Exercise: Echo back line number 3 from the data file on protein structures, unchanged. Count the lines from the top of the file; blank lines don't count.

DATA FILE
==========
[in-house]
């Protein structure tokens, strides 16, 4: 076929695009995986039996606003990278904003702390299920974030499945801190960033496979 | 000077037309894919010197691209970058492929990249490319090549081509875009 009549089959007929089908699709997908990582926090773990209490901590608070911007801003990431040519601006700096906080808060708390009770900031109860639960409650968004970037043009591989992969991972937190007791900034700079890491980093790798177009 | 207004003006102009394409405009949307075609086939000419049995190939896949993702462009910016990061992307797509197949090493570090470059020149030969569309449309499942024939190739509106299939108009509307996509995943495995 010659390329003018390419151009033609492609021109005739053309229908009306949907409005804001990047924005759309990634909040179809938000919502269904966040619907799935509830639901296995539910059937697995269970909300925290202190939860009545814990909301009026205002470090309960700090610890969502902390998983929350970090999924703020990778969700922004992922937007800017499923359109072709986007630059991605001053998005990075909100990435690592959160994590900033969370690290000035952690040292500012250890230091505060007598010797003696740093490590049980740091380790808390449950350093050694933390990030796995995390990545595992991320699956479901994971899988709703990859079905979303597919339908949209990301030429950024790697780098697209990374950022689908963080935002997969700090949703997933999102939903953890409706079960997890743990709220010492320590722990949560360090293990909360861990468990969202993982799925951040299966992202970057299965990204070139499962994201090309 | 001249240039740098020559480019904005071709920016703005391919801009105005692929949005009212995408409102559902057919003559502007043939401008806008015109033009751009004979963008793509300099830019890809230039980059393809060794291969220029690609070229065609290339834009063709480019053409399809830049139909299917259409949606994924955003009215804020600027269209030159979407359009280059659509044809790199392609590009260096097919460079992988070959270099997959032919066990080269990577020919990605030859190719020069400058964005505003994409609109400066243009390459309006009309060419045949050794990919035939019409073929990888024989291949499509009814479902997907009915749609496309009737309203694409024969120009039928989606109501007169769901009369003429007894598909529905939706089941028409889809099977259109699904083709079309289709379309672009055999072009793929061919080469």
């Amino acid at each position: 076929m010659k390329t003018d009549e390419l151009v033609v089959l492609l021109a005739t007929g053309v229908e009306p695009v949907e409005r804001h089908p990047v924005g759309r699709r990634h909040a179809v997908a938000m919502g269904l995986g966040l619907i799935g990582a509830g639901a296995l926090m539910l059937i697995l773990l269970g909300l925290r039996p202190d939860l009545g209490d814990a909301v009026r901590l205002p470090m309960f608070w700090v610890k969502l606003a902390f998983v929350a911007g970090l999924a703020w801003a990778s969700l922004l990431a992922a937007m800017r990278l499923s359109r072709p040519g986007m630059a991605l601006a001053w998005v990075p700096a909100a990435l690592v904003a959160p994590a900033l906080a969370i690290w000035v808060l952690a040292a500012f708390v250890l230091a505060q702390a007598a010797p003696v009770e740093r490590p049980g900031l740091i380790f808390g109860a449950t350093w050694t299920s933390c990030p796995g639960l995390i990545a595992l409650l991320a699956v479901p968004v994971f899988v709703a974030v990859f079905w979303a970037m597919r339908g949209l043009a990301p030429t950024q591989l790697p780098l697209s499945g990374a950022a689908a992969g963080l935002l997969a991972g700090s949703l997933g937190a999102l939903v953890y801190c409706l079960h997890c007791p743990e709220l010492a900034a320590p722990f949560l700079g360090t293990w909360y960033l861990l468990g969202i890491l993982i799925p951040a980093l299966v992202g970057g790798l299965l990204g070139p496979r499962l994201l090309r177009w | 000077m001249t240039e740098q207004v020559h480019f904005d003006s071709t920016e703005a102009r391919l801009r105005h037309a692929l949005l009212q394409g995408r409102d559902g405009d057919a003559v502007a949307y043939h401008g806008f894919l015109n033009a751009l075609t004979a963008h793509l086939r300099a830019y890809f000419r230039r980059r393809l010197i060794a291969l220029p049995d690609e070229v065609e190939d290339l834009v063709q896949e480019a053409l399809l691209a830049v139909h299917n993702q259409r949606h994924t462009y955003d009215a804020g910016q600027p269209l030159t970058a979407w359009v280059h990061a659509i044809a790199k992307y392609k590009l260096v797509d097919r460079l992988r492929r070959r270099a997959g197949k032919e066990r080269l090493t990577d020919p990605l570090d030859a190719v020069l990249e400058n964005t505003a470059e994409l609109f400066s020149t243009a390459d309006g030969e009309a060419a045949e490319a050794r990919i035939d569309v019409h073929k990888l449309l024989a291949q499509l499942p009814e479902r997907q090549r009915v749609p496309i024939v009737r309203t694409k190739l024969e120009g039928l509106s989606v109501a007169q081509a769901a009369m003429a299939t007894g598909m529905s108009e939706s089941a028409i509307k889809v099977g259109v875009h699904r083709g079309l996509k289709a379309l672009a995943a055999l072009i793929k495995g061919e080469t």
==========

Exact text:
């Amino acid at each position: 076929m010659k390329t003018d009549e390419l151009v033609v089959l492609l021109a005739t007929g053309v229908e009306p695009v949907e409005r804001h089908p990047v924005g759309r699709r990634h909040a179809v997908a938000m919502g269904l995986g966040l619907i799935g990582a509830g639901a296995l926090m539910l059937i697995l773990l269970g909300l925290r039996p202190d939860l009545g209490d814990a909301v009026r901590l205002p470090m309960f608070w700090v610890k969502l606003a902390f998983v929350a911007g970090l999924a703020w801003a990778s969700l922004l990431a992922a937007m800017r990278l499923s359109r072709p040519g986007m630059a991605l601006a001053w998005v990075p700096a909100a990435l690592v904003a959160p994590a900033l906080a969370i690290w000035v808060l952690a040292a500012f708390v250890l230091a505060q702390a007598a010797p003696v009770e740093r490590p049980g900031l740091i380790f808390g109860a449950t350093w050694t299920s933390c990030p796995g639960l995390i990545a595992l409650l991320a699956v479901p968004v994971f899988v709703a974030v990859f079905w979303a970037m597919r339908g949209l043009a990301p030429t950024q591989l790697p780098l697209s499945g990374a950022a689908a992969g963080l935002l997969a991972g700090s949703l997933g937190a999102l939903v953890y801190c409706l079960h997890c007791p743990e709220l010492a900034a320590p722990f949560l700079g360090t293990w909360y960033l861990l468990g969202i890491l993982i799925p951040a980093l299966v992202g970057g790798l299965l990204g070139p496979r499962l994201l090309r177009w | 000077m001249t240039e740098q207004v020559h480019f904005d003006s071709t920016e703005a102009r391919l801009r105005h037309a692929l949005l009212q394409g995408r409102d559902g405009d057919a003559v502007a949307y043939h401008g806008f894919l015109n033009a751009l075609t004979a963008h793509l086939r300099a830019y890809f000419r230039r980059r393809l010197i060794a291969l220029p049995d690609e070229v065609e190939d290339l834009v063709q896949e480019a053409l399809l691209a830049v139909h299917n993702q259409r949606h994924t462009y955003d009215a804020g910016q600027p269209l030159t970058a979407w359009v280059h990061a659509i044809a790199k992307y392609k590009l260096v797509d097919r460079l992988r492929r070959r270099a997959g197949k032919e066990r080269l090493t990577d020919p990605l570090d030859a190719v020069l990249e400058n964005t505003a470059e994409l609109f400066s020149t243009a390459d309006g030969e009309a060419a045949e490319a050794r990919i035939d569309v019409h073929k990888l449309l024989a291949q499509l499942p009814e479902r997907q090549r009915v749609p496309i024939v009737r309203t694409k190739l024969e120009g039928l509106s989606v109501a007169q081509a769901a009369m003429a299939t007894g598909m529905s108009e939706s089941a028409i509307k889809v099977g259109v875009h699904r083709g079309l996509k289709a379309l672009a995943a055999l072009i793929k495995g061919e080469t």